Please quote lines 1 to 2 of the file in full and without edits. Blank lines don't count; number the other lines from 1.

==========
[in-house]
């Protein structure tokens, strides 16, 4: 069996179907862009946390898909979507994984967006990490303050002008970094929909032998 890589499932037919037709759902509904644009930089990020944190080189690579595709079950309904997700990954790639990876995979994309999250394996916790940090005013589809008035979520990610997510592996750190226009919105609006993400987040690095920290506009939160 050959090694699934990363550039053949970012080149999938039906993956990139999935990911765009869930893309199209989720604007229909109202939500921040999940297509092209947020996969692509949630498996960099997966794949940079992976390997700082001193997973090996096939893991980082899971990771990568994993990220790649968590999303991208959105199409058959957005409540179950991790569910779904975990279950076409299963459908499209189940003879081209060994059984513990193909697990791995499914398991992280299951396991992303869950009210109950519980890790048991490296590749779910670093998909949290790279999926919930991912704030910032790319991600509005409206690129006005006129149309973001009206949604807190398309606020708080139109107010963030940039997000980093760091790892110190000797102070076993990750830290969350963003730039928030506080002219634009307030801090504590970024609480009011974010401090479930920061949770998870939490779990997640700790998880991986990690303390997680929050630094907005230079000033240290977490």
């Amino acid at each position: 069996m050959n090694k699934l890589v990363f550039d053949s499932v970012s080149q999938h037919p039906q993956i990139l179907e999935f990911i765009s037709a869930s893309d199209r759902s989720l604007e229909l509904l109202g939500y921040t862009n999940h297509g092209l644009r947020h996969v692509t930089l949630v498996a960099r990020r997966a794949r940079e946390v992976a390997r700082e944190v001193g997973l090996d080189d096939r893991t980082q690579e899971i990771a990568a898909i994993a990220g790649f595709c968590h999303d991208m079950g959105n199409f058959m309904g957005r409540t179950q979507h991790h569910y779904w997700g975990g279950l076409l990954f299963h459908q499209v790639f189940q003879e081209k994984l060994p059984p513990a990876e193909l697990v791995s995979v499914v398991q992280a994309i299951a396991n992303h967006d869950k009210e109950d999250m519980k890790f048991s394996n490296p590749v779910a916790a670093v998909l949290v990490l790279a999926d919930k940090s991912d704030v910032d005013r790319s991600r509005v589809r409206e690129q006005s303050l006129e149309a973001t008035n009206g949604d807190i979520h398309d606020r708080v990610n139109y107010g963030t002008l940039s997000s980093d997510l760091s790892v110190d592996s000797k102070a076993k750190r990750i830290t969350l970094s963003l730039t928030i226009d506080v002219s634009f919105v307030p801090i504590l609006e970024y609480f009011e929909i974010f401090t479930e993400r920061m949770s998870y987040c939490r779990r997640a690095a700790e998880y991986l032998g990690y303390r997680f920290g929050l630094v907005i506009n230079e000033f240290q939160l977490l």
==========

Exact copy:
[in-house]
């Protein structure tokens, strides 16, 4: 069996179907862009946390898909979507994984967006990490303050002008970094929909032998 890589499932037919037709759902509904644009930089990020944190080189690579595709079950309904997700990954790639990876995979994309999250394996916790940090005013589809008035979520990610997510592996750190226009919105609006993400987040690095920290506009939160 050959090694699934990363550039053949970012080149999938039906993956990139999935990911765009869930893309199209989720604007229909109202939500921040999940297509092209947020996969692509949630498996960099997966794949940079992976390997700082001193997973090996096939893991980082899971990771990568994993990220790649968590999303991208959105199409058959957005409540179950991790569910779904975990279950076409299963459908499209189940003879081209060994059984513990193909697990791995499914398991992280299951396991992303869950009210109950519980890790048991490296590749779910670093998909949290790279999926919930991912704030910032790319991600509005409206690129006005006129149309973001009206949604807190398309606020708080139109107010963030940039997000980093760091790892110190000797102070076993990750830290969350963003730039928030506080002219634009307030801090504590970024609480009011974010401090479930920061949770998870939490779990997640700790998880991986990690303390997680929050630094907005230079000033240290977490």